RMIT: Biodesign: Students create award-winning PPE made from aquatic weed

“Aegis” is a protective gown for hospital use made from Cumbungi, a native Australian aquatic weed that has antimicrobial properties.

Created by a team of Master of Design Innovation and Technology students at RMIT University, the project won the “Best in Category Award in Student Design” at the Premier’s Design Awards.

At a time when the huge turnover of medical personal protective equipment (PPE) is raising concerns about waste and recycling, the need for sustainable solutions has never been greater.

Student Charlotte McCombe and recent graduates, Tanuj Kalra and Jui Deepak Apte, came up with the winning design during a studio that challenged students to find solutions to current environmental issues through biodesign.

Master of Design Innovation and Technology students have designed an award-winning medical gown “Aegis” made from the aquatic weed, Cumbungi.Master of Design Innovation and Technology students have designed an award-winning medical gown “Aegis” made from the aquatic weed, Cumbungi.
“Our first challenge was to explore materials made from waste products so we could repurpose things that we have in excess, including weeds,” McCombe said.

The team was researching different materials that could have starch extracted and turned into bioplastic and came across Combungi, also known as Bulrush, an aquatic weed that is fibrous and has an antimicrobial jelly in its leaves.

“The plant has been used by Indigenous cultures for thousands of years as a key food source and material to make mats, baskets and wound dressings,” McCombe said.

“So after looking at these properties, how it’s been used for medicinal purposes in the past, and in the wake of COVID, we came up with the idea of developing a biodegradable PPE.”

McCombe said being introduced to design innovation has inspired her to pursue a career that uses design to make a positive difference in the world.

“The power of design is exciting and such an interesting way to think,” she said.

“I found our studies focused a lot more on coming up with tangible solutions and alternative approaches, rather than just problems, which makes it a really interesting area.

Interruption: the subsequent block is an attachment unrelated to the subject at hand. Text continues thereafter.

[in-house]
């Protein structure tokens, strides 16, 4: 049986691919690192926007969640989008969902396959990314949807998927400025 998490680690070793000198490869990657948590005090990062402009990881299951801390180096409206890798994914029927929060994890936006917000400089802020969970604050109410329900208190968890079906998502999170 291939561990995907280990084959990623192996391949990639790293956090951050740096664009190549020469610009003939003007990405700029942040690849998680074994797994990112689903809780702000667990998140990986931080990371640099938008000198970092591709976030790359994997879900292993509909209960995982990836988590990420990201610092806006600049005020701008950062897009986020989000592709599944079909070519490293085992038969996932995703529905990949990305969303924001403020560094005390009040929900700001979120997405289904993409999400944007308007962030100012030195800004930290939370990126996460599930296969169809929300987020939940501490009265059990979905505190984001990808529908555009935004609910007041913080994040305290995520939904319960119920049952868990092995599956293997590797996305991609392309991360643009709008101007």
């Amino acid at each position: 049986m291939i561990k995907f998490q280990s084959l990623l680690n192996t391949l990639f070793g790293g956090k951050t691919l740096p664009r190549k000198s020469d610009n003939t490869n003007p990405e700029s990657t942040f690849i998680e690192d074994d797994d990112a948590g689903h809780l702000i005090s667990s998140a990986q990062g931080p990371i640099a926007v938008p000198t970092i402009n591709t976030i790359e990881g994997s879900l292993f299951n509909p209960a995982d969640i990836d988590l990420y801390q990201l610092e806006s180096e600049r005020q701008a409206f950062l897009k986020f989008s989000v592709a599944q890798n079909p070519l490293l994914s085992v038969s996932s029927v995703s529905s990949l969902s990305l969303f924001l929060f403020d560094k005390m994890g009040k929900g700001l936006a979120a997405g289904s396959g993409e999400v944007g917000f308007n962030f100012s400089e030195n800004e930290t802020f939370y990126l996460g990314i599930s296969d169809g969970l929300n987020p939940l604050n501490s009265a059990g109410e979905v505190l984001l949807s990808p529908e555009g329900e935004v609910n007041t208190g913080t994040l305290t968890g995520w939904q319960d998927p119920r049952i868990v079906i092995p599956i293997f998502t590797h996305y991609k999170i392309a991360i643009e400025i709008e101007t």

“It’s amazing to see the growing demand for design across so many areas and the value it can add to anything from designing charities to designing regenerative cities.

“I’m now really interested in the intersection between environmental or regenerative design and social design and would love the opportunity to work as a service designer in the future.

Dr Ollie Cotsaftis, an Industry Fellow and lecturer in RMIT’s School of Design who led the studio, says he finds it rewarding to pass on his passion for biodesign to the next generation.

“This kind of work in biomaterials is at the forefront of design innovation, and industry is finally starting to take notice,” he said.

“Working at RMIT for the past five years has been rewarding as I’ve been able to research this area and also teach the next generation of designers how to think in this way.

“Years ago when I was first studying in architecture, I found the lack of sustainable practice in that field frustrating, so I shifted disciplines and completed a Master of Biotechnology as well as a PhD in genomics, before moving back to design.”

Cotsaftis said skills like biodesign and living architecture were becoming increasingly important.

“These bio-based practices allow us to grow our world rather than mining it to extract resources, and using biomass is a great way to be more sustainable in our approach to design and fabrication,” he said.

For this reason, Cotsaftis says he is pushing his students to focus on creating a real and practical difference.

“In this biodesign studio we’re not only looking at the practice of biodesign and biological approaches to design and fabrication, but we have a big focus on creating impact,” he said.

“ Wherever I can, I try and get the students’ projects to go beyond the life of the studio and ask them to think about how these concepts could work in industry.”

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